I don’t remove all of them – the bees love them and they are pretty – but I do regularly have to purge great swathes from the borders as they soon choke everything else. But at least they don’t have thorns, poison or rock hard corms…

“If you must use these (really wouldn’t delphiniums be so much nicer?) keep them at the back of the border and don’t let them get out of control. Good luck with that!” says my wiser time travelling self.


I can only apologise unreservedly to my entire neighbourhood for introducing this one. Especially as it prefers my neighbours’ gardens to its own and is making a full on invasion along the street.

A fine yellow stemmed plant – and a real bargain at that! Poor innocent me! I now know that I did everything wrong when planting this (I didn’t contain the roots, I planted it far too close to the fence). Unfortunately it’s way too late. Sorry about that… The canes are useful though, right?

My time travelling self says “seriously, don’t plant this – you may have to move, in shame.”

So there’s my top five! Periwinkle, lily of the valley, marjoram, epimedium, red dogwood, achillea – count yourself lucky you didn’t make the list too. Only your usefulness and charms make the pain of keeping you at bay worthwhile!

And if by chance you’re still thinking of planting Crocosmia Lucifer – I beg you, don’t do it 😉

13 thoughts on “Five plants I really regret

  1. My Bamboo is sunk in a Huge bucket and wouldn’t dare evade anywhere else now, the Crocosmia i have to agree on, i randomly found this growing in the front garden one year and now it is from one side to the other in sporadic locations, very pretty in one location but as you say only flowers for about a week or two and the rest of the time is just twiggy and ugly. the only thing i find with Pyracantha is that it keeps the neighbours at bay, the birds aren’t keen on the berries and neither are the bees (we have snooty bees too down here).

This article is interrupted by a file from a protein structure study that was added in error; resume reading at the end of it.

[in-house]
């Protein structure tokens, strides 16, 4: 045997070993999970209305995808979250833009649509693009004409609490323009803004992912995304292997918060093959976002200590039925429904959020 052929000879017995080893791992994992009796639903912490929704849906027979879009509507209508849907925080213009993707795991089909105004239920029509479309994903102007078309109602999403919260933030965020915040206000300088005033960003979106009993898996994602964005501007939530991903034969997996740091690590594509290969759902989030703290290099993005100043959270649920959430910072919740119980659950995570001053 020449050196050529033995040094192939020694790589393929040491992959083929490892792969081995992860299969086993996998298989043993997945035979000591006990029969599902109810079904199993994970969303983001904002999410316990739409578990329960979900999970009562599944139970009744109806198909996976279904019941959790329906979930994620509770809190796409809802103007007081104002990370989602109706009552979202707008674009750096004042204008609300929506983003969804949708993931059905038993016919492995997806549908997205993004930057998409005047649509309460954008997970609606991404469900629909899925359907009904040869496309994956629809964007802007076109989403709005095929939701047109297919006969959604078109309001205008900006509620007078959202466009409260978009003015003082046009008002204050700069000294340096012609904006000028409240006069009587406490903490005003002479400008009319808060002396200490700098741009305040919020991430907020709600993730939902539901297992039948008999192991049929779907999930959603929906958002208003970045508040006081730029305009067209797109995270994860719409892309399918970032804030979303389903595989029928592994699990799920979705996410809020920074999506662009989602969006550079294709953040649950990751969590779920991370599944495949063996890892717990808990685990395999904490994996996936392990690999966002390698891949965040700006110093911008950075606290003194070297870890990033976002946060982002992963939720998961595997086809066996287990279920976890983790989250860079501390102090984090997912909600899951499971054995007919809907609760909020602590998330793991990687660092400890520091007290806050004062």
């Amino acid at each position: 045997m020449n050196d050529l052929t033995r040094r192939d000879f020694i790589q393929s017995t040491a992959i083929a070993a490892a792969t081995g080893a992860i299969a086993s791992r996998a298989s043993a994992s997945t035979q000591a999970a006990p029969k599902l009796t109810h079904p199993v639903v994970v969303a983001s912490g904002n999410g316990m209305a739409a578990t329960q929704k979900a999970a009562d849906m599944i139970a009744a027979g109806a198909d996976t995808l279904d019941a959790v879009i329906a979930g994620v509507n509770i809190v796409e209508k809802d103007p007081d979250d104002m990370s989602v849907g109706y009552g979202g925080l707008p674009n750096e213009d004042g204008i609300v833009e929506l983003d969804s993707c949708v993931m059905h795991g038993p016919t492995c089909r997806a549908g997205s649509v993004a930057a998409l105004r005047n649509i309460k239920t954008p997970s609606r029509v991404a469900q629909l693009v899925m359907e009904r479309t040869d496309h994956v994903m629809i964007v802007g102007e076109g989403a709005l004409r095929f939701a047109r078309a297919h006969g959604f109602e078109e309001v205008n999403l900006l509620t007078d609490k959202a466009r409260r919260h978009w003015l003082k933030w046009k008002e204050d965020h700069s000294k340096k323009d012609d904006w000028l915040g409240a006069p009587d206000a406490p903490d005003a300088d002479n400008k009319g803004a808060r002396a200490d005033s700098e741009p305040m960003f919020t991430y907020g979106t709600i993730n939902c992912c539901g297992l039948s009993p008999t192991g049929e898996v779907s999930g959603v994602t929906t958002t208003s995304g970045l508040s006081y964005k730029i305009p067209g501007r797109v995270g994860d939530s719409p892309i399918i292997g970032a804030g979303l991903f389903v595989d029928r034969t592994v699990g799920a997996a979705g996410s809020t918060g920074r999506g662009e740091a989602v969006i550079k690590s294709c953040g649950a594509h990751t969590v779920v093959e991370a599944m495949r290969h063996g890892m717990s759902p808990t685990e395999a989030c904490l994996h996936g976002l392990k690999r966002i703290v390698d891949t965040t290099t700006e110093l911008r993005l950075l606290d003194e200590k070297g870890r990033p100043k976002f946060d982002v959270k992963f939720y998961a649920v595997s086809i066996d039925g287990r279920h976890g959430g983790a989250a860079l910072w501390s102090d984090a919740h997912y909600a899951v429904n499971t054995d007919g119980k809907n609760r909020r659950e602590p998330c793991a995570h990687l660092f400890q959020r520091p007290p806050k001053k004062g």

The other dread i have is the neighbours Ivy which every year invades my conservatory and every year i have to take out all the windows from the conservatory and cut it down and remove any invading tentacles that have attached themselves to the guttering – waiting to see if i have successfully killed it this year, as last year i accidentally dropped a whole pot of root-kill down the side where it grows – shhhh.

    • Hello – good to hear from you! I too could forgive the Pyracantha if it was impaling people other than me – unfortunately I planted it right where I have to stand to trim the neighbouring Leylandii from hell. (Which makes my bamboo social faux-pas seem tame).

      Ivy invasions must be a nightmare – that stuff breaks houses – good look with your guerilla campaign against that lot!!

  2. Well, I don’t think I can condone this kind of negative horticultural talk – I say yes to crocsmia, yes to polemonium, yes to pyracantha, yes to bamb…….( oh ok, perhaps I’ll say no to bamboo ) However I agree with you completely about black hair dye – a horrible month that I do my best to forget.

  3. Thanks for the advice on crocosmia, as I have never grown it but have been enticed by the pretty pictures. There is an area of bamboo that has escaped a couple of houses away – I eye it often, wondering when it will get to me, and how I will keep it from taking over! At least I wasn’t the one that planted it!

    • Ah, clay may be the difference – my light soil is natural mix of sand and pure peat (if I didn’t live in the Highlands it would be a dust bowl, but our copious rain keeps it from drying out). Maybe croscosmia is less evil on clay…

  4. Nice post. I’ve had crocosmia for years. It does spread about, doesn’t it? Butterflies love it. It will finally grow corm on top of corm until they’re right on top and easily pulled. Oh! But those stolons meanwhile have spread it far and wide. Mowing will rid you of it. Mowing will rid one of a lot of things. I put rebar where I don’t want He-who-Mows to wander.

  5. I’m sure we could all easily come up with our own list of regrets, Vicky. The verdict is still out on whether Geranium x cantabrigiense ‘Biokovo’ will make my list someday. I think I was vaguely aware that it was a “groundcover-type” geranium when I bought two divisions of it about a decade ago, but I wasn’t prepared for how quickly it spreads in all directions. The funny thing is that, as novice gardeners, we’re so happy when we get a plant that seems so happy to grow in our gardens!